Though, Ethiopia is one of the centers of origin and/or diversity of cowpea [8] and more than 66.5% of arable land is very suitable for cowpea production [9], the country has not been in a position to be benefited from international and continental cowpea improvement program or from the national pulse crops research. This is because low attention in research for cowpea is given as compared to other pulse crops. To harness the potential of cowpea landraces grown in Ethiopia baseline information regarding cowpea production status in the country /baseline information has been generated. Greater the variability in a population, there is the greater chance for effective selection for anticipated varieties. However, very few studies have been conducted on cowpea genetic variability using quantitative traits employed in the country. Hence, the objectives of the present study were to assess variability, heritability, genetic advance and to identify divergent parents from distantly related clusters for the future cowpea improvement program.

Materials and methods

Description of the experimental site

The field trial was conducted at Abergelle district central zone of Tigray, northern Ethiopia during the 2019 main cropping season. The site (Mearey) is located at about 903 km north of Addis Ababa and 120 km south west of Mekelle city. It has an approximate geographical coordinates of 13014’06” N latitude and 38058’50” E longitudes having an altitude 1560 meter above sea level (Figure 1). The area is characterized by an erratic rainfall pattern with “kola” agro climatic zone. The rainy season is mono modal pattern concentrated in one season during the summer (July to August) and receives from 350- 600 mm, annual precipitation. The mean minimum and maximum temperature of the area ranges from 18- 420C, respectively [10]. The soil texture of the specific site of the study area is sandy clay textural class with high available P (13.82 mg kg-1), very low in total N (0.08%) and low organic matter (0.72%) with a neutral pH of 7.18.

Description of the planting materials

The experimental plant materials comprised a total of 42 cowpea accessions/local landraces along with one released variety Bekur as a check was used in this study. The landraces were Ethiopian origin kindly provided by the Ethiopian Institute of Biodiversity (EIB) collected from different agro-ecological regions of the country, varying in altitude, rainfall, temperature, and soil type. The accession numbers and source of the genotypes are presented in Table 1.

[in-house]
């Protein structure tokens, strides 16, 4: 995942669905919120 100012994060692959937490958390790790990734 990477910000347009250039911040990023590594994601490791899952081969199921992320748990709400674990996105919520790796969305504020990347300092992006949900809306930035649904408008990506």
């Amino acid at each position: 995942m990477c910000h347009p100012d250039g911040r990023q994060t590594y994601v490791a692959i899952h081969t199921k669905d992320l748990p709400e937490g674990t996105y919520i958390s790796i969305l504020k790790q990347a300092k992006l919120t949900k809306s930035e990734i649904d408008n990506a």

Experimental design and crop management

The experiment was laid out using (6,7) α- lattice design with three replications. The plot size was 7.2 m2 (4m x 1.8m) with three rows of inter-row (60 cm) and intra-row (20 cm) spacing’s. The distance between plots, intra-blocks, and replications was 0.5m, 1m and 1.5m, respectively. Blended NPSZnB fertilizer was applied at the rate of 100 kg ha-1 during planting. Weeds were controlled periodically by hand weeding and other field management and crop protection activities were done as required.

Data collection

Some phenological (days to flowering, days to maturity, grain filling period), morphological (plant height, pod length) and yield and related traits (seed yield, thousand seed weight, number of seeds per pod) of each genotype was collected following the descriptor for cowpea developed by the International Board for Plant Genetic Resources [12]. The data collected on plot basis were days to flowering, days to maturity, grain filling period (days), thousand seed weight (g) and seed yield (g). In addition, the data collected on individual plant basis were plant height (cm), pod length (cm) and number of seeds per pod. For single plant based traits, the average of data from the five random samples of plants per plot were used and seed yield per plot in grams was converted to kg ha-1 for analyses.

Data analysis

Data for agronomic traits were subjected to analysis of variances (ANOVA) for lattice design procedures of SAS Version 9.2 [13] to test the presence of significant differences among genotypes. Variability among accessions was estimated using genotypic variances and coefficients of variations as suggested by Burton and De vane [14] and these components of variance (δ2p, δ2e, δ2g) were used for the estimation of coefficients of variation (PCV, GCV) as described by Singh and Chaudhary [15].

1. Genotypic Variance GV= (MSg MSe) r MathType@MTEF@5@5@+=feaaguart1ev2aaatCvAUfeBSjuyZL2yd9gzLbvyNv2CaerbuLwBLnhiov2DGi1BTfMBaeXatLxBI9gBaerbd9wDYLwzYbItLDharqqtubsr4rNCHbGeaGqiVu0Je9sqqrpepC0xbbL8F4rqqrFfpeea0xe9Lq=Jc9vqaqpepm0xbba9pwe9Q8fs0=yqaqpepae9pg0FirpepeKkFr0xfr=xfr=xb9adbaqaaeGaciGaaiaabeqaamaabaabaaGcbaqcfaieaaaaaaaaa8qadaWcaaGcpaqaaKqzaeWdbiaacIcacaWGnbGaam4uaiaadEgacaGGGcGaeyOeI0IaamytaiaadofacaWGLbGaaiykaaGcpaqaaKqzaeWdbiaahkhaaaaaaa@416F@ , where MSg = Mean Square of genotypes, MSe = Mean Square of error (environmental variance or δ2e), and r = number of replications;